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Getting Hired as an Engagement Manager

Engagement Manager is an intensely commercial function, and touches upon a core business aspect for most big services companies. This means you can expect rigorous interviewing, background checks and scenarios.

Preparing your profile: Update any profiles you have on Linkedin or job-seeking sites to emphasize the required skills. If you are lacking any, see if you can follow an online course or at least gain enough insights to be able to at minimum pass as a novice in the field.

Your email or cover letter: Make special note of any projects where time was of the essence, or you took on a leadership role. If nothing else, an assignment team in college or university where you managed to project for your team might already give you credibility, but being a soccer coach, cub scout troop lead or having done military service all have aspects valuable to an Engagement Manager.

Understand sourcing and financials: Make sure what an average outsourcing project looks like, and how you balance a team budget. Come prepared with a bid plan (a calendar with tasks, including assigned dates and checkup points) for each of the major phases in a bid. Know how business revenue and margin work, and that you know enough of law (including things like corruption and collusion) that you can recognize and avoid it when it comes in your path.

Pushing the Sales role: If you are a member of a Sales team, have been so in the past, or are/have been an entrepreneur, make sure to make note of this. Be able to support this with results, especially win rates and achieved revenue and margin. It shows you know the value of winning and know how to handle yourself in a business deal. If you want experience with this, spend some time doing a holiday job selling charities door-to-door. You will learn how to recognize a lost opportunity as well as a receptive customer quick enough, and you will also learn to value return on investment.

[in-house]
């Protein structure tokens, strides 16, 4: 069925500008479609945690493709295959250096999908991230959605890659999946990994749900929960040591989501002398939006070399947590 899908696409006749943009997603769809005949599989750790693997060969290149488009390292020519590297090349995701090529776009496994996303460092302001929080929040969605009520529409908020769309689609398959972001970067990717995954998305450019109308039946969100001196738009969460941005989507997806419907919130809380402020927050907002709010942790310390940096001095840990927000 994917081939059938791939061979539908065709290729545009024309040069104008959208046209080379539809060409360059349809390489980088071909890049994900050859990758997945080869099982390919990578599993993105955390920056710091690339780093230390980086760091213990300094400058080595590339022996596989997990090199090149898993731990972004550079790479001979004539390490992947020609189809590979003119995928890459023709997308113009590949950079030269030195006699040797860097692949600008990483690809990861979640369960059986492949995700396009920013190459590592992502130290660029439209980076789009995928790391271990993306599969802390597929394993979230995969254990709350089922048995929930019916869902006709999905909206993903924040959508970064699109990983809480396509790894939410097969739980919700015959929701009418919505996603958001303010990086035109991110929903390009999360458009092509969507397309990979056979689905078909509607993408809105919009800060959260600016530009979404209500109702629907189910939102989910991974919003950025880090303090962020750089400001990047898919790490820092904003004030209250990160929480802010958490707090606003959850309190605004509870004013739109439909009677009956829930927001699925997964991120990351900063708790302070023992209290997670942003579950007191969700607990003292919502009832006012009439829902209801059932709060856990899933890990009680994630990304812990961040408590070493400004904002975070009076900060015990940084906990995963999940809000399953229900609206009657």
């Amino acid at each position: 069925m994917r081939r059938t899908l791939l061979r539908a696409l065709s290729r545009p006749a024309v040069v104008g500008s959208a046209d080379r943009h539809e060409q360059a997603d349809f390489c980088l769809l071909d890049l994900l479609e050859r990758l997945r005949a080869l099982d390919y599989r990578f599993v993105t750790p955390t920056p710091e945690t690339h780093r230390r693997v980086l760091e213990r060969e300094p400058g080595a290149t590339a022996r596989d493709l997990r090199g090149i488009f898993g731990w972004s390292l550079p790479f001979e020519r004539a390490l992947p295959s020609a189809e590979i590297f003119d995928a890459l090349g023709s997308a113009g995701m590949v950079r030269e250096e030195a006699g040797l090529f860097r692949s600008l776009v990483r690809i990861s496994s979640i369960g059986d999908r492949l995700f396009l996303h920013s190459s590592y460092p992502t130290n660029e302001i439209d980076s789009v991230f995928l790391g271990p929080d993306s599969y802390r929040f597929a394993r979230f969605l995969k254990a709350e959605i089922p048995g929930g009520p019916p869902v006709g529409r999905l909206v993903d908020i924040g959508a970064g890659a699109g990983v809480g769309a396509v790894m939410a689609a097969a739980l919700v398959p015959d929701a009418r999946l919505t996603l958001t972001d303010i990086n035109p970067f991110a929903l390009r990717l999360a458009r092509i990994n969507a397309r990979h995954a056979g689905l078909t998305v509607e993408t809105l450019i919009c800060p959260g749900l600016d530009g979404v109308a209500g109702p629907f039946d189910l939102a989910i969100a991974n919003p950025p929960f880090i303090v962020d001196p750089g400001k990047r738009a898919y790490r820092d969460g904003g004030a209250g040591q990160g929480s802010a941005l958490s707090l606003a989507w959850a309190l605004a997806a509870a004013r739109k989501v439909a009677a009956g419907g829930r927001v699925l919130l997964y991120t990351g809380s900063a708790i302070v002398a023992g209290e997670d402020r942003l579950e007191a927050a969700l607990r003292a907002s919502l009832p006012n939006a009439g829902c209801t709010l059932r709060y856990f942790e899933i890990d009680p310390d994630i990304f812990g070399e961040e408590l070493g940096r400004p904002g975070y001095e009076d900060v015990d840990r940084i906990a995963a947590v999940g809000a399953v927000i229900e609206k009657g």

Internal Promotion Opportunities

When one wishes to grow into the Engagement Manager role from inside the company where you currently work, the focus of your skill package should be on commercial insights and project management.

In essence the role is part Marketing, part Sales and part Project Management, so growing into it from any of these departments is an option. Marketing people should focus on emphasizing their ability to handle complex projects, while Sales people should emphasize their ability to direct teams successfully. Those who are in Project Management should focus on their enthusiasm, knowledge of the customer and the market, and their ability to negotiate based from real life situations.

Engagement Management positions are not frequent, so it pays to address your interest early on with your manager and HR. Gaining more hands-on experience with managing a team budget or doing internal business plans gives you more practical experience.

During interviews, the core of your message should be that you are capable of managing a diverse team of specialists to deliver a single, well-rounded document on time and within budget. You should be able to balance the energy of your Sales lead with the more conservative estimates of your operations team. Your skills in time management and working under pressure are key and it may help to have your manager or colleagues vouch for you in this case, if appropriate.

If you are an acceptable match, but you lack some experience, you may be given a Junior Engagement Manager position, giving you the option to learn and expand your repertoire under a more experienced Engagement Manager. This is usually an option only if the company is large and has multiple teams.

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Potential Career Options

The primary line of promotion for an Engagement Manager is in seniority (Senior Engagement Manager, Principal Engagement Manager). Further versatility can be gained by being part of an international company and performing your role across multiple countries. This would lead to being involved in larger and more complex projects.

As with internal promotion, an Engagement Manager can equally easily migrate towards a Sales or Project Management role, since many of the principles are similar. Additional experience managing complex and budget-sensitive bids may reflect well when applying to Project Management especially.

An ambitious Engagement Manager might be able to impress management with their leadership skills, and potentially qualify for senior functions such as Head of Presales, Sales or Business Operations/Project Management.

© 2018 Jaldert Maat